When you define a service and use the entity-auto implementation you can specify which input parameters to use (must match fields on the entity), whether they are required, default values, etc. When you use an implicitly defined entity auto service it determines the behavior based on what is passed into the service call. In the example above there is no exampleId parameter passed in, and that is the primary key field of the moqui.example.Example entity, so it automatically generates a sequenced ID for the field, and returns it as an output parameter.

For create operations in addition to automatically generating missing primary sequenced IDs it will also generate a secondary sequenced ID if the entity has a 2-part primary key and one is specified while the other is missing. There is also special behavior if there is a fromDate primary key field that is not passed in, it will use the now Timestamp to populate it.

The pattern for is update to pass in all primary key fields (this is required) and any non-PK field desired. There is special behavior for update as well. If the entity has a statusId field and a statusId parameter is passed in that is different then it automatically returns the original (DB) value in the oldStatusId output parameter. Whenever the entity has a statusId field it also returns a statusChanged boolean parameter which is true if the parameter is different from the original (DB) value, false otherwise. Entity auto services also enforce valid status transitions by checking for the existing of a matching moqui.basic.StatusFlowTransition record. If no valid transition is found it will return an error.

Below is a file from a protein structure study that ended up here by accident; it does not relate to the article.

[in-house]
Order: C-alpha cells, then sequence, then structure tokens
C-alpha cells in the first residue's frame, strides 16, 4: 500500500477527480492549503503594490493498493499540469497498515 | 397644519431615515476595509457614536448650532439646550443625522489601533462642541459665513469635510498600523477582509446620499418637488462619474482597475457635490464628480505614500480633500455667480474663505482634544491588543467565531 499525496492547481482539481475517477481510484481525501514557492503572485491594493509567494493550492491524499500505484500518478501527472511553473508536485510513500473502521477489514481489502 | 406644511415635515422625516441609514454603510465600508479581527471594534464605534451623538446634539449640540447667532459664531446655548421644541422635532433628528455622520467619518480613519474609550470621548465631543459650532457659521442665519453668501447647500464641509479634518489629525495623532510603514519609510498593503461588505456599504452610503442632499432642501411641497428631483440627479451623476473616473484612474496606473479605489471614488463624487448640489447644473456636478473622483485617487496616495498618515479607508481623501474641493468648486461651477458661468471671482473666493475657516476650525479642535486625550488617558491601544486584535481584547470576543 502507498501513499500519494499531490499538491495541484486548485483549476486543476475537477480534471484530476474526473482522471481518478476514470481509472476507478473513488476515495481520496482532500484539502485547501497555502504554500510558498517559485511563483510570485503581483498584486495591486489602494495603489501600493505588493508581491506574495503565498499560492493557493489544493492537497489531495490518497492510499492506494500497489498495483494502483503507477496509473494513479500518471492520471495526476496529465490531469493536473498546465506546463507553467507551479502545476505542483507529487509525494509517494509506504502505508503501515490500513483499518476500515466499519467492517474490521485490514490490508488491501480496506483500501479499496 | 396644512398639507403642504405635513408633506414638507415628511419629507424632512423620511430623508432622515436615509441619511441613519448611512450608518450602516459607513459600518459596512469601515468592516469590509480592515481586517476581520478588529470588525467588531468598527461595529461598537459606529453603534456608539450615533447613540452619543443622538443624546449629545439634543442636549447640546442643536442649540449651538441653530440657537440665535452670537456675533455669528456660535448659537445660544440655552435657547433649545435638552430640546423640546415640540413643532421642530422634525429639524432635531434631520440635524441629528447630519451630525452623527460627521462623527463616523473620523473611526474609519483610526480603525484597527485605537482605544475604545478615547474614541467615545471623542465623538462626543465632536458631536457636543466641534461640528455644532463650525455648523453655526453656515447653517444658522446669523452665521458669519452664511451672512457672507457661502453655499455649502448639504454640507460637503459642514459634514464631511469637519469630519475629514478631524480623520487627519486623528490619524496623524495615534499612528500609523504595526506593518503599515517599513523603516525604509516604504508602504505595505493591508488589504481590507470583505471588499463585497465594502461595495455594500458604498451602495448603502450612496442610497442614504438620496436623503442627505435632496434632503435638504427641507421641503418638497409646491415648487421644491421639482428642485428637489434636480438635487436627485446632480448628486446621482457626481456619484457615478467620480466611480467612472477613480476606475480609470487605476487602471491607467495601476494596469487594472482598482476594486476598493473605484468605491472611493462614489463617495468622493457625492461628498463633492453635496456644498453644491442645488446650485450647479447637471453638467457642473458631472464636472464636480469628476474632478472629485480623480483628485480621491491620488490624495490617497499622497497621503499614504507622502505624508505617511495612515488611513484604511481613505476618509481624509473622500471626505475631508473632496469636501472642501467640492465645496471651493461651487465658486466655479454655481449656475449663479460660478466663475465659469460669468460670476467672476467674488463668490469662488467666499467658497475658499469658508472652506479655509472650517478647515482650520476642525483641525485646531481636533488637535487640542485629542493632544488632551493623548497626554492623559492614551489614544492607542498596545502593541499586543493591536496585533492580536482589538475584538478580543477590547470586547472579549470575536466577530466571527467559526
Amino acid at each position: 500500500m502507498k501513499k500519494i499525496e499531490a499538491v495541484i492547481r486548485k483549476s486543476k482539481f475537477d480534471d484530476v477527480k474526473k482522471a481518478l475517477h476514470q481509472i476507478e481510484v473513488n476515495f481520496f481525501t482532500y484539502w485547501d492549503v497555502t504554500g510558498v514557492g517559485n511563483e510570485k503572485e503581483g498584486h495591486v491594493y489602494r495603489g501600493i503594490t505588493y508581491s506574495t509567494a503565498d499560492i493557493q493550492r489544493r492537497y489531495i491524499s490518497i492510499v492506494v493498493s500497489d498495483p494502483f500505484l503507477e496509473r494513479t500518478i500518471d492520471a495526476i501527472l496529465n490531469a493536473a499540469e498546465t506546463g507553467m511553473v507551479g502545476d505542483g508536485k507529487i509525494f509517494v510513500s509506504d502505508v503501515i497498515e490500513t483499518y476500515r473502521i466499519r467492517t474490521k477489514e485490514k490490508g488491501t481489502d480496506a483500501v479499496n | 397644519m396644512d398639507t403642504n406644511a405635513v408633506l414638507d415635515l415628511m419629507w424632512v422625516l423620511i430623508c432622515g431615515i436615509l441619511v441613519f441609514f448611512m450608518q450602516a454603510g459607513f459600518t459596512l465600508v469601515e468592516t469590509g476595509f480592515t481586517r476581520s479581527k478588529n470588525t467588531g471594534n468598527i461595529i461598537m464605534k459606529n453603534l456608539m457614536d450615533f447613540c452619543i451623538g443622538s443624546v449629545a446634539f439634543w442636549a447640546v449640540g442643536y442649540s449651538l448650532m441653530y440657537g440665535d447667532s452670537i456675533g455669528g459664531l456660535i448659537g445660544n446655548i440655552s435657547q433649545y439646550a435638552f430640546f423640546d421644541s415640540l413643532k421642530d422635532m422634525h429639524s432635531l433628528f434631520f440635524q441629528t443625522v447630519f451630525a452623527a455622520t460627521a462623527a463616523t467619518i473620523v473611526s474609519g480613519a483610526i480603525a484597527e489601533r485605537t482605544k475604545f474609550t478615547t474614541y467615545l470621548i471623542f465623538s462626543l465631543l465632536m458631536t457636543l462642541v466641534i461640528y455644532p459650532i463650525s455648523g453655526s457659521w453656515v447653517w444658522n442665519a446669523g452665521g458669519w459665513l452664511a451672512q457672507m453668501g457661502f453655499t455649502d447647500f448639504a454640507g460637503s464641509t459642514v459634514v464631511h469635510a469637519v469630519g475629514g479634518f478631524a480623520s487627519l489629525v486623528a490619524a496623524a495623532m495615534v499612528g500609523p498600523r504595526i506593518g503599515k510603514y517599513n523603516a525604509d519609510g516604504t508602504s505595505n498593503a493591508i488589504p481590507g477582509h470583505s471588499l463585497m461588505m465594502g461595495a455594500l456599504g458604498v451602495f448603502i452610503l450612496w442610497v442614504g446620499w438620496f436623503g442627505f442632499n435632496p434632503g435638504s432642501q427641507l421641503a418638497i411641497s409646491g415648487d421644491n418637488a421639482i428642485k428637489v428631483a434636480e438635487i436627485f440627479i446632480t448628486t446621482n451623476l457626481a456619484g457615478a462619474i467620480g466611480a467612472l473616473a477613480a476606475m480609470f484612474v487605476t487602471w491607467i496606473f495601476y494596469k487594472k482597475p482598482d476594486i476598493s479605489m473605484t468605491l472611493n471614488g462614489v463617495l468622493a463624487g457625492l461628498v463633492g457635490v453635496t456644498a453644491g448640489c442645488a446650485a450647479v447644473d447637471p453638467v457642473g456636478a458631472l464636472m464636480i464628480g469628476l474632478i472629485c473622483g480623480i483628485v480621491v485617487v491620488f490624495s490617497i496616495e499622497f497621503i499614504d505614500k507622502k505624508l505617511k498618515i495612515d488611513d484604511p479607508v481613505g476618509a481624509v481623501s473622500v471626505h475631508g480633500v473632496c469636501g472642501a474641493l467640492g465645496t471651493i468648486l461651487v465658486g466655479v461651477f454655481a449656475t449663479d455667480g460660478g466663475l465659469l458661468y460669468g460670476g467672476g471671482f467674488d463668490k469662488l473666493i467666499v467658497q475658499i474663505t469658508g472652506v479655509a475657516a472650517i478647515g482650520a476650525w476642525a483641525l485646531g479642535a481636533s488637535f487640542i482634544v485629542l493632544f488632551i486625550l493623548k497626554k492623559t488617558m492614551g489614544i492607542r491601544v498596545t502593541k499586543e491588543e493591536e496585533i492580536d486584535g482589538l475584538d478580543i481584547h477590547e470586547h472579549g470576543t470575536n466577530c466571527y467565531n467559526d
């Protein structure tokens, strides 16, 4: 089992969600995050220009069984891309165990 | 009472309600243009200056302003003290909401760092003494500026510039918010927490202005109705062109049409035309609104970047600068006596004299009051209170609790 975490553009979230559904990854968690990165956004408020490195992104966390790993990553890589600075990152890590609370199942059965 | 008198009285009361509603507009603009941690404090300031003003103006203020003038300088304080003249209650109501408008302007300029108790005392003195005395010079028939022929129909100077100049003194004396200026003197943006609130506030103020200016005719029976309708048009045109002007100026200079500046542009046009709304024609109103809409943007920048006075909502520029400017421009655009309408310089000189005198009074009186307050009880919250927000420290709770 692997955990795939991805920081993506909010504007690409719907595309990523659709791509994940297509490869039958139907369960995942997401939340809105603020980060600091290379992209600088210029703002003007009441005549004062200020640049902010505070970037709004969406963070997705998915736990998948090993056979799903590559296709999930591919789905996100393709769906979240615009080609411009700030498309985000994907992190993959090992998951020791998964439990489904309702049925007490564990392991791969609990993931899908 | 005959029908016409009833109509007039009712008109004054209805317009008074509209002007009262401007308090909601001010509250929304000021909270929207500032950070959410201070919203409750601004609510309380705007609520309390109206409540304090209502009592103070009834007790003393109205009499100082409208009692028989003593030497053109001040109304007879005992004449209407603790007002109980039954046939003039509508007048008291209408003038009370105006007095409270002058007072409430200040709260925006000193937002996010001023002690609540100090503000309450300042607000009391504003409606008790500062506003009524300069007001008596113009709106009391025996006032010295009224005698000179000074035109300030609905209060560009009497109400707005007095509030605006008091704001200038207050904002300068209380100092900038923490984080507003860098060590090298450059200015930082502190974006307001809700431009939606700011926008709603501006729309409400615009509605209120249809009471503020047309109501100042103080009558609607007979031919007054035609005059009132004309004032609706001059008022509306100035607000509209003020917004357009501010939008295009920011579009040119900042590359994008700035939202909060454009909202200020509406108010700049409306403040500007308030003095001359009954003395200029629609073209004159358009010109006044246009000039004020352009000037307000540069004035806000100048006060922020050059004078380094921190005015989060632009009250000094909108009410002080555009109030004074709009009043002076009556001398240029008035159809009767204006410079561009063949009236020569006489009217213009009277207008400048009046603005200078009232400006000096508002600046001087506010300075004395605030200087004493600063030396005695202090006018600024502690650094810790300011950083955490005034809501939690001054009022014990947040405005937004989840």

Add Your Own Service Runner

To add your own service runner, with its own service type, implement the org.moqui.impl.service.ServiceRunner interface and add a service-facade.service-type element in the Moqui Conf XML file.

The ServiceRunner interface has 3 methods to implement:

ServiceRunner init(ServiceFacadeImpl sfi);
Map<String, Object> runService(ServiceDefinition sd, Map<String, Object> parameters) throws ServiceException;
void destroy();

Here is an example of a service-facade.service-type element from the MoquiDefaultConf.xml file:

<service-type name="script"  runner-class="org.moqui.impl.service.runner.ScriptServiceRunner"/>

The attribute matches against the service.type attribute, and the runner-class attribute is simply the class that implements the ServiceRunner interface.